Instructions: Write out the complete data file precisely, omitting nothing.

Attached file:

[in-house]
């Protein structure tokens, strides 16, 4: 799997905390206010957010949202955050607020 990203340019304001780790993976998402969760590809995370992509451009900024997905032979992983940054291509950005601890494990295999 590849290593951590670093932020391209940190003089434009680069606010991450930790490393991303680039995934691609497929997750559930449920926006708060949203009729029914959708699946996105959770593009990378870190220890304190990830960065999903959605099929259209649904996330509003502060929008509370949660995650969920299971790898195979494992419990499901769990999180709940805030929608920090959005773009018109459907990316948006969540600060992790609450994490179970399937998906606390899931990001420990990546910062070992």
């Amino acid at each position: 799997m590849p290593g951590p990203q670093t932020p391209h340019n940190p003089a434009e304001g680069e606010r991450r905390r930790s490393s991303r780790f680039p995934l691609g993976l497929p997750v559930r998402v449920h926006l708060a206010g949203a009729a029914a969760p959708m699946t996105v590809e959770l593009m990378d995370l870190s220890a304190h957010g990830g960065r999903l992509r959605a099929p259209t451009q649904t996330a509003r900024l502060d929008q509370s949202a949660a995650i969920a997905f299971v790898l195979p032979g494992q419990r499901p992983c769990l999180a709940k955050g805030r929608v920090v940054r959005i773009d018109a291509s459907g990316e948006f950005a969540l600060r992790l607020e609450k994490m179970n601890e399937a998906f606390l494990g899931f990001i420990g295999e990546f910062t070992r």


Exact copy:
[in-house]
């Protein structure tokens, strides 16, 4: 799997905390206010957010949202955050607020 990203340019304001780790993976998402969760590809995370992509451009900024997905032979992983940054291509950005601890494990295999 590849290593951590670093932020391209940190003089434009680069606010991450930790490393991303680039995934691609497929997750559930449920926006708060949203009729029914959708699946996105959770593009990378870190220890304190990830960065999903959605099929259209649904996330509003502060929008509370949660995650969920299971790898195979494992419990499901769990999180709940805030929608920090959005773009018109459907990316948006969540600060992790609450994490179970399937998906606390899931990001420990990546910062070992």
């Amino acid at each position: 799997m590849p290593g951590p990203q670093t932020p391209h340019n940190p003089a434009e304001g680069e606010r991450r905390r930790s490393s991303r780790f680039p995934l691609g993976l497929p997750v559930r998402v449920h926006l708060a206010g949203a009729a029914a969760p959708m699946t996105v590809e959770l593009m990378d995370l870190s220890a304190h957010g990830g960065r999903l992509r959605a099929p259209t451009q649904t996330a509003r900024l502060d929008q509370s949202a949660a995650i969920a997905f299971v790898l195979p032979g494992q419990r499901p992983c769990l999180a709940k955050g805030r929608v920090v940054r959005i773009d018109a291509s459907g990316e948006f950005a969540l600060r992790l607020e609450k994490m179970n601890e399937a998906f606390l494990g899931f990001i420990g295999e990546f910062t070992r």